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Youth groups huddle on child abuse prevention

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By The Associated Press
Wednesday, Oct. 31, 2012, 7:06 p.m.
 

Even as its past policies on sex-abuse prevention fuel controversy, the Boy Scouts of America is hosting an unprecedented closed-door symposium on Thursday with other national youth organizations, hoping to share strategies to combat abuse.

The 10 participating groups, including the Boys and Girls Clubs of America, the YMCA and Big Brothers Big Sisters, will hear presentations from some of the nation's top experts on child sex-abuse prevention. They will discuss the sensitive topic of how uncorroborated information about potentially threatening adult volunteers might be shared among youth organizations.

Planning for the one-day session in Atlanta began late last year, part of long-standing efforts by the Boy Scouts to demonstrate a commitment to preventing the abuse problems that have bedeviled it and other youth groups over the decades.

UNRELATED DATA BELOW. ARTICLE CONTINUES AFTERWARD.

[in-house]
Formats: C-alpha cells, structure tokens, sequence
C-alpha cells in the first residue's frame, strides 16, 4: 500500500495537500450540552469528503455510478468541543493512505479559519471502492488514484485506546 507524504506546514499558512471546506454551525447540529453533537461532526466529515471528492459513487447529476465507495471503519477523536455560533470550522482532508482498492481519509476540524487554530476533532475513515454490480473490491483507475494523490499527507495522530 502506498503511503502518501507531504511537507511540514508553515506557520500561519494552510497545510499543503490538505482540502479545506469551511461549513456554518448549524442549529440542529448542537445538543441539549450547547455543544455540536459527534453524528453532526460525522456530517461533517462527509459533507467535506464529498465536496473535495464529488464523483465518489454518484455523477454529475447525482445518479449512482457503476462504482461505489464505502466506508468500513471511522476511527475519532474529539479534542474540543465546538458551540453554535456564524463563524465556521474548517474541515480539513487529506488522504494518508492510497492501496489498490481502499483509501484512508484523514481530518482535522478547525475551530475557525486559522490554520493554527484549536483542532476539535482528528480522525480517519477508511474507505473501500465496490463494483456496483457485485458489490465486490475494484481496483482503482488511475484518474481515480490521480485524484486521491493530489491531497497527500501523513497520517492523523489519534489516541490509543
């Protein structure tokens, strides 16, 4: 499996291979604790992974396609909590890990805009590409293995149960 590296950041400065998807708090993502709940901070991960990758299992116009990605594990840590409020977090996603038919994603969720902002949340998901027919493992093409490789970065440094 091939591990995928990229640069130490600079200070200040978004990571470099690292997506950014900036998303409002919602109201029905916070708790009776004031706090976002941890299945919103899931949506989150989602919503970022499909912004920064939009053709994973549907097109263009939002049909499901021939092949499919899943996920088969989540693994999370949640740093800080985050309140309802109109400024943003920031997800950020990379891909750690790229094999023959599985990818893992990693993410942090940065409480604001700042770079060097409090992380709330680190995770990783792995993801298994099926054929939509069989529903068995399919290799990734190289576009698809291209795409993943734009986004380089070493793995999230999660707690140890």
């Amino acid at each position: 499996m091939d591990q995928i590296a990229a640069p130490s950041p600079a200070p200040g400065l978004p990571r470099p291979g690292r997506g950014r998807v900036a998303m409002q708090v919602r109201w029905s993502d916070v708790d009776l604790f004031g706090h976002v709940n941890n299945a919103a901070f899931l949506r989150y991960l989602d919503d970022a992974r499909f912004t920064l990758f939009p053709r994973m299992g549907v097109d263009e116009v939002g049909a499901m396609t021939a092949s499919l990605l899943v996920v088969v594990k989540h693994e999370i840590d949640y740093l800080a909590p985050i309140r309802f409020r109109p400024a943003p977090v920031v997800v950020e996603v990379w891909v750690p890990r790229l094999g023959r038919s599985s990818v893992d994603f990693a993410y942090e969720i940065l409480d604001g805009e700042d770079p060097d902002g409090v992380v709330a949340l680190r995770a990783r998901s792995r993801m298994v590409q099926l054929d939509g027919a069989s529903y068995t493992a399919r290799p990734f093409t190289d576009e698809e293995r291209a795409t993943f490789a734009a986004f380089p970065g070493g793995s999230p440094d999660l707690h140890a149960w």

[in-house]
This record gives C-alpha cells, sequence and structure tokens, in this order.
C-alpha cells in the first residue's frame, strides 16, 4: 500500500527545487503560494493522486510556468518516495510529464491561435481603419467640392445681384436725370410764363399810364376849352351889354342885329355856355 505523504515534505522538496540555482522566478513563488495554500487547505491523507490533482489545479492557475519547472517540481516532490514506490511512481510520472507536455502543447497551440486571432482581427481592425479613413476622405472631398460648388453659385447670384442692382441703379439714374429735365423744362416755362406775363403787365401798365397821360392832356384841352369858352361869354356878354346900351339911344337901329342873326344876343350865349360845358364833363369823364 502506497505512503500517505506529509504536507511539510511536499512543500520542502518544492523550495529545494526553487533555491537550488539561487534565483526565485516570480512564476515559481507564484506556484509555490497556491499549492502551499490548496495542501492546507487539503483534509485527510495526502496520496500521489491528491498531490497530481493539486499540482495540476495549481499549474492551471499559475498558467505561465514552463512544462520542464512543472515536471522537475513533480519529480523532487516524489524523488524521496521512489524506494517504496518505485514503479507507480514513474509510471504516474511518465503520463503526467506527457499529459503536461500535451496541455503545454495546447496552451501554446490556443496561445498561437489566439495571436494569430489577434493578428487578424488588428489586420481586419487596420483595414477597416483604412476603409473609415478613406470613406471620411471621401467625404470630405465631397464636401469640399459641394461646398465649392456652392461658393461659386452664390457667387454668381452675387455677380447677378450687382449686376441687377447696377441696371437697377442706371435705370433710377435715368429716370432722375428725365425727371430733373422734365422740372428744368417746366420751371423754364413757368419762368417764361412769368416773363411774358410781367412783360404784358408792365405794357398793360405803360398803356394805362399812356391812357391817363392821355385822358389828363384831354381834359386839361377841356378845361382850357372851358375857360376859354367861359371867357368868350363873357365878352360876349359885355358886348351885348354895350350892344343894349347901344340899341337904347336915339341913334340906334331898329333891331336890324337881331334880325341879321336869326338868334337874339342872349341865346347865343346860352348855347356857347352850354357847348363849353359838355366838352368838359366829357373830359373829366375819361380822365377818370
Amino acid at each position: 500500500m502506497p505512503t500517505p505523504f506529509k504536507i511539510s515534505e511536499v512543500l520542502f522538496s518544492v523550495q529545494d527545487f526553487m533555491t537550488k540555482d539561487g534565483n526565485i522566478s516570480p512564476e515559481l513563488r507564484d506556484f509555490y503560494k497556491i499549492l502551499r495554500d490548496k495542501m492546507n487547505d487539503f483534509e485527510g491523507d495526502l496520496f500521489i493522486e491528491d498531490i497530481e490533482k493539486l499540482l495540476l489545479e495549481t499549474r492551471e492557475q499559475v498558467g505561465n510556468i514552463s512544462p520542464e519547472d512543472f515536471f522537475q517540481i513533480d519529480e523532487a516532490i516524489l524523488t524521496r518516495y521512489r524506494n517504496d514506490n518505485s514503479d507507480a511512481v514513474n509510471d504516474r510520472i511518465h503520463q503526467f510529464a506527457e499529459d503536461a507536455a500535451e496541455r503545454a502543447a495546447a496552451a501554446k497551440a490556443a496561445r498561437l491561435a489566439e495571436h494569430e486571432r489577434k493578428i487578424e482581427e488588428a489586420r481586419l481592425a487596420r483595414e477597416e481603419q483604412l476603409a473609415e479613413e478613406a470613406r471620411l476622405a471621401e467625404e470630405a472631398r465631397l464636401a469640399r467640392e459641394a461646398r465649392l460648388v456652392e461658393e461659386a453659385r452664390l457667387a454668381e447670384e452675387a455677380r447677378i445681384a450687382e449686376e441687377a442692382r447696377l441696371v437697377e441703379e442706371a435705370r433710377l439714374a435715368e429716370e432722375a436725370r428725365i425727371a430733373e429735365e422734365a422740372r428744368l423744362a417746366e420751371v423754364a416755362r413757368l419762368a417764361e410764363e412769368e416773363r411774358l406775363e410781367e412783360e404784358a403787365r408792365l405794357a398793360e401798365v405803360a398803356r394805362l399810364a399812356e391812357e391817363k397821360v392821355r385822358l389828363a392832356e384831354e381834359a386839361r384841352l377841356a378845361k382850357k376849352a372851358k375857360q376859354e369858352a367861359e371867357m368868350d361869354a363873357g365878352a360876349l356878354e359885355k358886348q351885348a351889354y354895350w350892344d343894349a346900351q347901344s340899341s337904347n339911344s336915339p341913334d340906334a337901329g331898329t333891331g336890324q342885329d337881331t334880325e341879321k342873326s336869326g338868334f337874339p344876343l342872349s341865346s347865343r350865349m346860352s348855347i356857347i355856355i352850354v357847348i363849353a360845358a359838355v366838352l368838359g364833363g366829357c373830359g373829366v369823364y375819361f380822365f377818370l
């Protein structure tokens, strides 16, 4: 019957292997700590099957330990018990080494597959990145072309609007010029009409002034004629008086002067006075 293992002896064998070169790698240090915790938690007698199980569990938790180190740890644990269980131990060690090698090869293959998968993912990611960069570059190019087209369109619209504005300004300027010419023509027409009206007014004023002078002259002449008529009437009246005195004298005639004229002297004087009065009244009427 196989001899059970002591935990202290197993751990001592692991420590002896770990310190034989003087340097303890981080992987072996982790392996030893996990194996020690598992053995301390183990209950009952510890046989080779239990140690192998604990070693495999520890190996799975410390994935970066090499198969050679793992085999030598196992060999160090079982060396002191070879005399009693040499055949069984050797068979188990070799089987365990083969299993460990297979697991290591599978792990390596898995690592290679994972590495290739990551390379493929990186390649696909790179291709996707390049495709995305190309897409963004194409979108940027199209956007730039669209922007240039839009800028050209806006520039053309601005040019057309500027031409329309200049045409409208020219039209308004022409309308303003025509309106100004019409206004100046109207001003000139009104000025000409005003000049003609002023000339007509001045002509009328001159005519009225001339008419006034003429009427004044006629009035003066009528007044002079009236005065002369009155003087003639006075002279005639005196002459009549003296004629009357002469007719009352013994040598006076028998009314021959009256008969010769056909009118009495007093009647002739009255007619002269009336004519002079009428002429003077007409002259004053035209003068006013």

The Boy Scouts have been criticized for a lack of transparency in the ways they deal with sex abuse allegations. They have fought to keep their so-called “perversion files” confidential, and those files reveal many cases where the Scouts failed to protect youths from pedophiles.

Two weeks ago, the Scouts released files from 1959-85 on 1,200 alleged pedophiles after The Associated Press, The Oregonian, The New York Times, Oregon Public Broadcasting and other news media won a court case against the organization.

The public is excluded from the symposium but the organization says that will encourage candid discussion among participants.

Michael Johnson, a former police detective hired by the Scouts in 2010 as national director of youth protection, has been the key organizer of the symposium, calling it a “groundbreaking opportunity” for groups serving more than 17 million youngsters to discuss their shared challenges and anti-abuse strategies.

“Crazy as it sounds, this hasn't been done before,” Johnson said.

One of the symposium's sessions will deal with the type of confidential files kept by the Boy Scouts since the 1920s, containing a range of verified and unverified allegations involving thousands of adults deemed to pose a threat of abuse.

The Scouts' policy — not always adhered to over the decades — is to share substantive allegations with law enforcement. Thursday's symposium will include discussion of whether, and how, these types of files might be shared among youth groups even when the allegations are unproven.

 

 
 


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